I was surprised by this. I think of myself as resourceful, but, after watching an informative narrated presentation as part of the study, I realized my definition of resourceful is actually self-reliance.
According to Dr. Zauszniewski, the principle investigator of the study and author of the presentation, there are two categories of resourcefulness skills: social and personal. Her theory is that these categories are complementary and have equal importance to one’s health. I am pretty sure my low resourcefulness score is because of my answers to the questions about the social resourcefulness skills. I pride myself on my independence, which, I’m learning, may not always be a good thing.
I was taught an 8-letter acronym that spells RESOURCE to help me remember the skills, which are:
- Rely on family/ friends
- Exchange ideas with others
- Seek professionals or experts
- Organize daily activities
- Use positive self-talk
- Reframe the situation positively
- Change from usual reaction
- Explore new ideas
As you might notice, the skills are also conveniently grouped into social and personal, with the first three being the social resourcefulness skills and the last five being the personal resourcefulness skills.
At this stage in the study, I’m supposed to reflect on the skills and write about how I used or didn’t use each skill and whether I found it helpful. If I didn’t use it, I’m supposed to say why not.
So what am I writing in this journal? What examples have I given them?
Rely on family/ friends:
This skill includes receiving emotional support as well as help completing tasks. I’ve written about talking with my parents, husband, and friends when I’m stressed or worried and about a lot of instances of relying on Adam to help manage the day-to-day household duties.
For you, this could include relying on classmates as study partners and to help with homework and, of course, includes asking your aunt and uncle science questions. 🙂
Exchange ideas with others:
It’s easy to talk with my colleagues about professional issues and scientific problems. I’ve come to realize I’m reluctant to share when it’s personal or has to do with my health. I appreciate friends and family who genuinely care and take time to ask how I am doing. I will give these people more than just, “I’m ok.”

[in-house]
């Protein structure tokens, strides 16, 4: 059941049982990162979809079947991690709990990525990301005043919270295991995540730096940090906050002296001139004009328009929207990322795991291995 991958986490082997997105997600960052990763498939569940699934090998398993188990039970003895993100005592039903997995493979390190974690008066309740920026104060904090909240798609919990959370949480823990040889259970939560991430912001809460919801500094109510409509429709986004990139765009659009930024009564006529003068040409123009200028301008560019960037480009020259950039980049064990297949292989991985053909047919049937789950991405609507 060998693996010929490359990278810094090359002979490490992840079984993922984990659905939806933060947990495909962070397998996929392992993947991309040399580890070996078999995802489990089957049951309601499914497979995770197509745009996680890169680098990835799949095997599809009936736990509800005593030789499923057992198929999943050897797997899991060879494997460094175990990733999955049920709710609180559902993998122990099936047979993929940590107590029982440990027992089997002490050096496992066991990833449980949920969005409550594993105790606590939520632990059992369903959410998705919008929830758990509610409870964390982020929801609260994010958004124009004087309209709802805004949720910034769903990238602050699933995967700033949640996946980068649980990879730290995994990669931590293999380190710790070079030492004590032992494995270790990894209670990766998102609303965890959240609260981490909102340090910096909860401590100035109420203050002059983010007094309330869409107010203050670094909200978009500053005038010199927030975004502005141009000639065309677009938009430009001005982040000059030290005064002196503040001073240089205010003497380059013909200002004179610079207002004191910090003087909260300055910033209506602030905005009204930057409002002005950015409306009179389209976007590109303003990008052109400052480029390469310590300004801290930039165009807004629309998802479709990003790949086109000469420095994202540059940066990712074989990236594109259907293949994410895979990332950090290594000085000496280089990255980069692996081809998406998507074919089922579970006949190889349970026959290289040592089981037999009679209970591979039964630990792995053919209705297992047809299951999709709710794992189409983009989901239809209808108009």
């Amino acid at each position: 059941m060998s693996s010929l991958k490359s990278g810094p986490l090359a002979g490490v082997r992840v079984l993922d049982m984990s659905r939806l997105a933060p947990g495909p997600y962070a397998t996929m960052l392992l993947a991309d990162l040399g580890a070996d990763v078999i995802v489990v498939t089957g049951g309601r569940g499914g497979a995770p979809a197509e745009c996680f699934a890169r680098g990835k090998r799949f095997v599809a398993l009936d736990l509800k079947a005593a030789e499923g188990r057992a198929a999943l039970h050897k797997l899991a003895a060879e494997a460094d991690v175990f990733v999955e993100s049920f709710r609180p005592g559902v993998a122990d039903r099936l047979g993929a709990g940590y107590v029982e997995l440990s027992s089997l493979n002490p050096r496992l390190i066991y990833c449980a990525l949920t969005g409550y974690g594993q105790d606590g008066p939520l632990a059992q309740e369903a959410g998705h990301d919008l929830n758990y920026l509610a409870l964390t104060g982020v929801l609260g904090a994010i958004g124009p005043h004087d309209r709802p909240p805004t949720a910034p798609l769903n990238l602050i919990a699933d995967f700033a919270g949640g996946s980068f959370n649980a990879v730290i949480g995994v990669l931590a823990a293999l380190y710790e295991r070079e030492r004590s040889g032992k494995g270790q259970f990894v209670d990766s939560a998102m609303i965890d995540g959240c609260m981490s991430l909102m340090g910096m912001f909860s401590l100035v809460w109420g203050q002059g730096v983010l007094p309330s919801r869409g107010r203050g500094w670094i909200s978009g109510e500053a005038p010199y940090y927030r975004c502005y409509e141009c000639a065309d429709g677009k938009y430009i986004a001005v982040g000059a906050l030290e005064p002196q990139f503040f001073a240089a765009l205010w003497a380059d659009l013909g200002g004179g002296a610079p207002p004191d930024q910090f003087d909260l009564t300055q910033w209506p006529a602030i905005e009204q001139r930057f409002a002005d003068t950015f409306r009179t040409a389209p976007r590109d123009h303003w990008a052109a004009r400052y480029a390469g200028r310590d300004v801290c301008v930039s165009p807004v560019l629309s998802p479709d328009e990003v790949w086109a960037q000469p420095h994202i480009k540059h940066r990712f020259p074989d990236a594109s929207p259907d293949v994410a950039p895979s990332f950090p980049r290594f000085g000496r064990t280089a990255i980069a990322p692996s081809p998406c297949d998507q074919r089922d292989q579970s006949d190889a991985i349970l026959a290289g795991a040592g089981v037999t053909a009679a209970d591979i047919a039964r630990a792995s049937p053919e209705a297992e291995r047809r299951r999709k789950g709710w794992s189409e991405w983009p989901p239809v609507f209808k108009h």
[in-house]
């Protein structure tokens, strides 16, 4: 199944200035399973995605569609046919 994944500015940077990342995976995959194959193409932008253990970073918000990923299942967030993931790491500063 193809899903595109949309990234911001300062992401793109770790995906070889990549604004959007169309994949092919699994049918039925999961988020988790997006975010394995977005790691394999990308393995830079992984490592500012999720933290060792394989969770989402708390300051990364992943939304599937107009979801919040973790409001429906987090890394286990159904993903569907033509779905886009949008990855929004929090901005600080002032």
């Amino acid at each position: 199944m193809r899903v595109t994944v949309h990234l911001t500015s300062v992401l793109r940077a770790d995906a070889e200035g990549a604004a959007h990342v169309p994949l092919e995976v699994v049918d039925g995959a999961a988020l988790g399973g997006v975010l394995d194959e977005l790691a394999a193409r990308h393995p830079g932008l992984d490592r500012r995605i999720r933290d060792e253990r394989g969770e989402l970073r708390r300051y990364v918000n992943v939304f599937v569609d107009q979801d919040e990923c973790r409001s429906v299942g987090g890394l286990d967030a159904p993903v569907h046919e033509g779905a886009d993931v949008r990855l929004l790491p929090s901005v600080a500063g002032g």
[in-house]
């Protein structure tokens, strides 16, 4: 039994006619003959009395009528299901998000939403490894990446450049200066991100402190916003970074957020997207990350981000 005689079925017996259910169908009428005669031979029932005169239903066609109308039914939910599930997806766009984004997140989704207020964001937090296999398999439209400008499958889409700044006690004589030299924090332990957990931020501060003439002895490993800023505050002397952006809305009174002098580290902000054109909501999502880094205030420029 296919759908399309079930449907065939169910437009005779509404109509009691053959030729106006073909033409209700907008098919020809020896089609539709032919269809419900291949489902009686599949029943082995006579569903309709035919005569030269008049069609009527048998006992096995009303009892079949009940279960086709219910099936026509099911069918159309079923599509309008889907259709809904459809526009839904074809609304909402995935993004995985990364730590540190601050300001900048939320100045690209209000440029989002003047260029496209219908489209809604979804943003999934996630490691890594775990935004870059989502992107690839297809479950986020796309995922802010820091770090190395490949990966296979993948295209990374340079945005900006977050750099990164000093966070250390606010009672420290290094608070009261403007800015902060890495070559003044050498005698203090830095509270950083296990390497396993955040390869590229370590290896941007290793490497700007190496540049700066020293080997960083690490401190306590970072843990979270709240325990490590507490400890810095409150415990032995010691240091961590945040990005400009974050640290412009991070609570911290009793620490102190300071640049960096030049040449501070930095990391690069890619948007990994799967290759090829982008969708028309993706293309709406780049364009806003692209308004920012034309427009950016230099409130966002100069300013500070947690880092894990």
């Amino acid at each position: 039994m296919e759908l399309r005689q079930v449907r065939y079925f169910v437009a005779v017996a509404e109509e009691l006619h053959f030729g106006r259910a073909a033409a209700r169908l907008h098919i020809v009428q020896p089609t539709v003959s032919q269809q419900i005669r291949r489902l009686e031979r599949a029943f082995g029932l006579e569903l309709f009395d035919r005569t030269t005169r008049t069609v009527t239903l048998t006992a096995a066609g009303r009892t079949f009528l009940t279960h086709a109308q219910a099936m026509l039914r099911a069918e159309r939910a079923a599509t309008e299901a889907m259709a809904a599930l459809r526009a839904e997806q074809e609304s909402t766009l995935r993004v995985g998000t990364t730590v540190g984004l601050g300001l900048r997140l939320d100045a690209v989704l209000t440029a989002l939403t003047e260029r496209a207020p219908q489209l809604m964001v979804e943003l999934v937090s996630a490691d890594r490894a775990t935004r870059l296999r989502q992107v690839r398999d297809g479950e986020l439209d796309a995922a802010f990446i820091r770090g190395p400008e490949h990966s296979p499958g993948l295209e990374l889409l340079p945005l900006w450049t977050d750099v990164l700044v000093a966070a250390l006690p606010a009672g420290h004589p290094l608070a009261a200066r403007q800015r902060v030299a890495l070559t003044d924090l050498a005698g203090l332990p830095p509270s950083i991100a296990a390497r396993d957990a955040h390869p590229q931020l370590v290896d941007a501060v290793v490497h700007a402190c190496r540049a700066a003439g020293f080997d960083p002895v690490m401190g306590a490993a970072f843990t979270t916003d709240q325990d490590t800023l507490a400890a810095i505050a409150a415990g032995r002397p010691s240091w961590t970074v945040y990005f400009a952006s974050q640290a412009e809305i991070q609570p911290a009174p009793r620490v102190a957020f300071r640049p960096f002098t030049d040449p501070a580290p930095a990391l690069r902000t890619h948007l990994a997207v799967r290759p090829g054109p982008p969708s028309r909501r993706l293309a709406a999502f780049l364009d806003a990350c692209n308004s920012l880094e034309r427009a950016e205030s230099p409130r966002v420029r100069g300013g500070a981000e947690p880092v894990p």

For you and my students, I’m hoping the college environment has created an atmosphere of collaboration. I encourage my students to work together both in and outside of class. I hope your professors have done the same. I also hope you’re close enough to someone to share and get advice about issues of a more personal nature.
Seek professionals or experts:
This makes me cringe for some reason – maybe because the phrase, “You need professional help” sounds like it’s so bad. But this doesn’t only include psychiatrists or mental health experts, it includes any kind of doctor or dentist, mechanics, pastors, people specializing in home repair, or other professionals in your own field of work. I’m going to the dentist tomorrow, so that counts!
For the student, this can be your school psychologist, your advisor, an administrator, or a tutor. It also includes reliable internet resources and your friendly librarian.
Organize daily activities:
This is the one skill I am able to say that I used daily and I won’t say more about it, since I’ve written about it in the past.
Use positive self-talk:
I’m going to admit this sounded stupid to me at first. I imagine ridiculous people talking to themselves in the mirror. But it’s more of a habit of mind – try to think about yourself and your capabilities in a positive light instead of beating yourself up or constantly thinking that you can’t do something. Long-distance running is the one place I can say I use this frequently.
Many of my students come into my chemistry class with this fear of the subject and a belief that they’re just not good at it. Unfortunately, sometimes this becomes a self-fulfilling prophecy.
Reframe the situation positively:
People who can learn from mistakes and see failure as an opportunity for improvement are doing this. In other cases, all you can do is think at least it’s not worse. (In “Bridget Jones’ Baby” they call this playing the “at least game.”) When you’re going through a tough time think about how, in the future, you’ll be able to relate to and empathize with other people having that same experience (people who have been through it are also the people you should be exchanging ideas with).
Change from the usual reaction:
This is one I’m still figuring out. I don’t think my usual reaction is always bad, except maybe when my usual reaction is to freak out or get angry. Complaining probably doesn’t help either.
Explore new ideas:
You can’t explore new ideas if you don’t have any. This depends on seeking out these new ideas from family, friends, professionals, or even the internet.
I hope this has been helpful and maybe, if you are in the habit of journaling, you can reflect on your own use of these skills during your time in college.